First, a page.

In my opinion, the more pressing issue is getting a deal done in time for the draft ... June or July whenever it might be. Put Crosby in a market where they'll recognize him and perhaps then the league can grow around a face like his ... Gretzky did it in Southern US, Mario brought the Pens back to life out East ... even to an extent, Lindros brought excitement to Philly....

    IMO, putting a Crosby in Boston, Chicago or New York & then getting as much exposure as possible over the next 12 months no matter what the return pricetag is would do a whole lot more then making a deadline for a 60 million $$ deal.......
     
  21. WC Handy*

    WC Handy* Guest

    When poker is televised during the WSOP it's the type of thing that the majority of poker fans is going to watch. Just like NASCAR. Just like bowling. Essentially, all the 'teams' play in the same event so everyone has someone to cheer for.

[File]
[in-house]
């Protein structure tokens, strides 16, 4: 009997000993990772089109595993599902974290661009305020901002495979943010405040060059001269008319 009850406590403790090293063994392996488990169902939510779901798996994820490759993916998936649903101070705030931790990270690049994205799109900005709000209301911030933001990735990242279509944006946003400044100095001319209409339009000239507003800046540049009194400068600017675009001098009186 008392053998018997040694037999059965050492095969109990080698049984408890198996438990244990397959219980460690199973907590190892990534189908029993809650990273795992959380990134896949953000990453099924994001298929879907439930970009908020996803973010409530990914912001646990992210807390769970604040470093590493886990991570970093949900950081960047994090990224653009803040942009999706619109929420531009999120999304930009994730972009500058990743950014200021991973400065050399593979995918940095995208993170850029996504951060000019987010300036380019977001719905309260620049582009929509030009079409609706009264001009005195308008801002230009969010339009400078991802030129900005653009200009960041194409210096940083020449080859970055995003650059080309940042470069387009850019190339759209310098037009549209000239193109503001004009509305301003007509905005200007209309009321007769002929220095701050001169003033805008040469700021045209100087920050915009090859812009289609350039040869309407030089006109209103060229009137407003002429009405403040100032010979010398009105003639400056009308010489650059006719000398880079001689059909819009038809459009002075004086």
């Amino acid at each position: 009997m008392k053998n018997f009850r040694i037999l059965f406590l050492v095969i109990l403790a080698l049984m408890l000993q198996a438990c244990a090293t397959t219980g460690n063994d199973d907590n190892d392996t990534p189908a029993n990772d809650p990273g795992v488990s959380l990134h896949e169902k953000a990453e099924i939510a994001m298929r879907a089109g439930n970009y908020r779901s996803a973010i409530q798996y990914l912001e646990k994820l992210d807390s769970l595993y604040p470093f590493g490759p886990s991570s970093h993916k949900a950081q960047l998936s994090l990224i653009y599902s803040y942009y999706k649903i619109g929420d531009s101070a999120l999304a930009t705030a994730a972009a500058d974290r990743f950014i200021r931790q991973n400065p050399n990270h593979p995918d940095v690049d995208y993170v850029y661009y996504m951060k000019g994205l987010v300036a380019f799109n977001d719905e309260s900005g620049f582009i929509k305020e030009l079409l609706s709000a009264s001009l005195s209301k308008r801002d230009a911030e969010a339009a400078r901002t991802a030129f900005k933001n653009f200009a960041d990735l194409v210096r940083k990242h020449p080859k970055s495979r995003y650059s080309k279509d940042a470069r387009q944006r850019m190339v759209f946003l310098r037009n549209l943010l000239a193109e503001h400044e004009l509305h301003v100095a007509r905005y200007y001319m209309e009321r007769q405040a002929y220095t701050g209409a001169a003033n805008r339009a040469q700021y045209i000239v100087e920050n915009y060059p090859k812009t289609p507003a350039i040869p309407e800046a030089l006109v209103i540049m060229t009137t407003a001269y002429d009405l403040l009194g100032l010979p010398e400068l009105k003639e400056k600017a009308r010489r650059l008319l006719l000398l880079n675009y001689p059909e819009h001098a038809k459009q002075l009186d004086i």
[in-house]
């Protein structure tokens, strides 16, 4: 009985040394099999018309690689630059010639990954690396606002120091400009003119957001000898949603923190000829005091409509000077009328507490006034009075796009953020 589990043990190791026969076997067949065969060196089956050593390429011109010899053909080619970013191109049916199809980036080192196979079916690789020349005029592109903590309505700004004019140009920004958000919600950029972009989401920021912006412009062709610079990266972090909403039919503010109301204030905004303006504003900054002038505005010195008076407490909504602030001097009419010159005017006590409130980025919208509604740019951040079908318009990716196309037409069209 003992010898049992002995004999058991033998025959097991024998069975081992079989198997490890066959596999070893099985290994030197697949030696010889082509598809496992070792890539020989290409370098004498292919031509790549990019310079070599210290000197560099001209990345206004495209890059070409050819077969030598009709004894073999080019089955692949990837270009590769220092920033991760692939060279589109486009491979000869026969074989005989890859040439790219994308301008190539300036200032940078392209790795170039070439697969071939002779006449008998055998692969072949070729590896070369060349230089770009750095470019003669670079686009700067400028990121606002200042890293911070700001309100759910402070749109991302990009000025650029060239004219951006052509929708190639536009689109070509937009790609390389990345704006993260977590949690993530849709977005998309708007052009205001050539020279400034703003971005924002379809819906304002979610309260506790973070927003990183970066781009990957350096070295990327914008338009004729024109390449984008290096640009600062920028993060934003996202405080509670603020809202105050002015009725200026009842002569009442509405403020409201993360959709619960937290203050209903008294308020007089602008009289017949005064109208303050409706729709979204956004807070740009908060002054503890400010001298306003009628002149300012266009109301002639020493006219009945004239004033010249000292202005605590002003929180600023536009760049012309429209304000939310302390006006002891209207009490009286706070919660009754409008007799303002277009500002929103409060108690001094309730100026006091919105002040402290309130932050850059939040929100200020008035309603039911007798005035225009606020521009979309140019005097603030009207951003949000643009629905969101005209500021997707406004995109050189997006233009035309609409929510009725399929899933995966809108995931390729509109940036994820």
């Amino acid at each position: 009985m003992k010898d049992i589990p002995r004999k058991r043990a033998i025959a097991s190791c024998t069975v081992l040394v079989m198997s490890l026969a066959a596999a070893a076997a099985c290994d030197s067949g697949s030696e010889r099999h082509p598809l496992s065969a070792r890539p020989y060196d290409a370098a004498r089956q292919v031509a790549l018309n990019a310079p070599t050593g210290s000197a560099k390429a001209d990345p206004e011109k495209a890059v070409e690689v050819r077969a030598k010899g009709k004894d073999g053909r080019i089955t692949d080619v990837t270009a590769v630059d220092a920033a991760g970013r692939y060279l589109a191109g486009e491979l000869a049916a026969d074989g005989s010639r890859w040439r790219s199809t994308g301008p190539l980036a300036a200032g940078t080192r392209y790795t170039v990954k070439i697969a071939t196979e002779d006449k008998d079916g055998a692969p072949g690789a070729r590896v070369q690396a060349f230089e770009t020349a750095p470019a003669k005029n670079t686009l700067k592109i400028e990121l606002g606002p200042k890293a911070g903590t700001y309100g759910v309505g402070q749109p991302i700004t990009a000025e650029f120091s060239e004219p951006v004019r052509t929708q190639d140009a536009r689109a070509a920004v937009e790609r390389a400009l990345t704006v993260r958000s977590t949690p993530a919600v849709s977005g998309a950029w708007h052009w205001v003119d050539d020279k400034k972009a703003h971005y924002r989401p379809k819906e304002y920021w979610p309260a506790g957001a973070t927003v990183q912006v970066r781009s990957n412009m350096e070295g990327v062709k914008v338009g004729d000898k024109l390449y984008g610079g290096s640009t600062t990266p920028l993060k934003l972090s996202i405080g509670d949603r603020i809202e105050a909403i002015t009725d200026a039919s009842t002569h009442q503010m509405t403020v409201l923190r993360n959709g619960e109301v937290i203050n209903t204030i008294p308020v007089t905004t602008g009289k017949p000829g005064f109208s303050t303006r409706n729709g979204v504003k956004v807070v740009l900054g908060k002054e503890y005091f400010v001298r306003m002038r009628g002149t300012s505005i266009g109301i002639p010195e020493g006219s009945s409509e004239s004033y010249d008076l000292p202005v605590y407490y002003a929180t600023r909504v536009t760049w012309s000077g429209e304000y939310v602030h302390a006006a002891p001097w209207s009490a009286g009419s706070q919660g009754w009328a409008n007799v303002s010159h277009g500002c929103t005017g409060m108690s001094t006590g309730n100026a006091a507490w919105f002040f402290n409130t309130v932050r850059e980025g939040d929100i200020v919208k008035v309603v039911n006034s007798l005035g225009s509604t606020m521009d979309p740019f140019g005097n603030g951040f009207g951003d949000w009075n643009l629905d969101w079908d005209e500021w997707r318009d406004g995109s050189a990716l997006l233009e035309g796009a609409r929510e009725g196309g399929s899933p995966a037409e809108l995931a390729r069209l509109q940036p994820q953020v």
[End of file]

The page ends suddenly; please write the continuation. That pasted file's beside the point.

The NHL has 2 teams in each of the games that and the fans of those two teams won't ever account for more than 15% of the league's fan base.

    The ratings comparison is all but irrelevent.
     
  22. GKJ

    GKJ Global Moderator

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    I'll bet money Crosby ends up in LA or Anaheim.
     
  23. Weary

    Weary Registered User

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    The WSOP final table in 2004 had none of the really big names of poker. There were guys like former champion Dan Harrington and up-and-comer Josh Arieh, but no one with a huge following. It got high ratings because people have become interested in the game.

    I don't think ESPN considers ratings comparisons to be irrelevent. I think they consider them highly critical.[/QUOTE]
     
  24. Hasbro

    Hasbro Can He Skate?! Sponsor

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    Yeah the Rangers would be to obvious a fix. :sarcasm:
     
  25. mooseOAK*

    mooseOAK* Guest

    Then we will never see hockey on ESPN, it doesn't make sense to spend all that money on an NHL broadcast when all you need to do is put a camera beside a card table.

    Seriously, you have no idea what you are talking about. Go to a casino sometime and tell me those people are the types that advertisers are going to spend a lot of money going after, other than the casinos themselves of course.